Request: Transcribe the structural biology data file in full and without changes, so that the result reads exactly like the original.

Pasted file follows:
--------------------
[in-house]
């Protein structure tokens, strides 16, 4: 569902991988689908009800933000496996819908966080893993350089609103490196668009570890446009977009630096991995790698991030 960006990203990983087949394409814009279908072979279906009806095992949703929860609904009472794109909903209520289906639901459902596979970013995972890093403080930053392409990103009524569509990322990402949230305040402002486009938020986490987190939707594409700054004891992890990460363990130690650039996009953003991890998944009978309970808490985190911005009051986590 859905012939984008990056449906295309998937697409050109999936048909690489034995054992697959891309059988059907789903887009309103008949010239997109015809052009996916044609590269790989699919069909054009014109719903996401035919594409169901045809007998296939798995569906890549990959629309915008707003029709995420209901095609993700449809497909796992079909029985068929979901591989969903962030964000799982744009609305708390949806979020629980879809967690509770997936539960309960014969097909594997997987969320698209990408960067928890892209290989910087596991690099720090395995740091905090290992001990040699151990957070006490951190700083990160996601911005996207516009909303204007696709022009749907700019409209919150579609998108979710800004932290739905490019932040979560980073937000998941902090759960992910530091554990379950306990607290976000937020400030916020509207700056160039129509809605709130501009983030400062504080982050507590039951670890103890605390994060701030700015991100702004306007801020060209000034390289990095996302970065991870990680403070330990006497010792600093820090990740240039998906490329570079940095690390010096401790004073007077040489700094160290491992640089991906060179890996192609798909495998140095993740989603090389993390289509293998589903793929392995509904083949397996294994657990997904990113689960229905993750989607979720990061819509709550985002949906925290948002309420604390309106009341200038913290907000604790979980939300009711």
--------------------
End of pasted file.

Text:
[in-house]
């Protein structure tokens, strides 16, 4: 569902991988689908009800933000496996819908966080893993350089609103490196668009570890446009977009630096991995790698991030 960006990203990983087949394409814009279908072979279906009806095992949703929860609904009472794109909903209520289906639901459902596979970013995972890093403080930053392409990103009524569509990322990402949230305040402002486009938020986490987190939707594409700054004891992890990460363990130690650039996009953003991890998944009978309970808490985190911005009051986590 859905012939984008990056449906295309998937697409050109999936048909690489034995054992697959891309059988059907789903887009309103008949010239997109015809052009996916044609590269790989699919069909054009014109719903996401035919594409169901045809007998296939798995569906890549990959629309915008707003029709995420209901095609993700449809497909796992079909029985068929979901591989969903962030964000799982744009609305708390949806979020629980879809967690509770997936539960309960014969097909594997997987969320698209990408960067928890892209290989910087596991690099720090395995740091905090290992001990040699151990957070006490951190700083990160996601911005996207516009909303204007696709022009749907700019409209919150579609998108979710800004932290739905490019932040979560980073937000998941902090759960992910530091554990379950306990607290976000937020400030916020509207700056160039129509809605709130501009983030400062504080982050507590039951670890103890605390994060701030700015991100702004306007801020060209000034390289990095996302970065991870990680403070330990006497010792600093820090990740240039998906490329570079940095690390010096401790004073007077040489700094160290491992640089991906060179890996192609798909495998140095993740989603090389993390289509293998589903793929392995509904083949397996294994657990997904990113689960229905993750989607979720990061819509709550985002949906925290948002309420604390309106009341200038913290907000604790979980939300009711």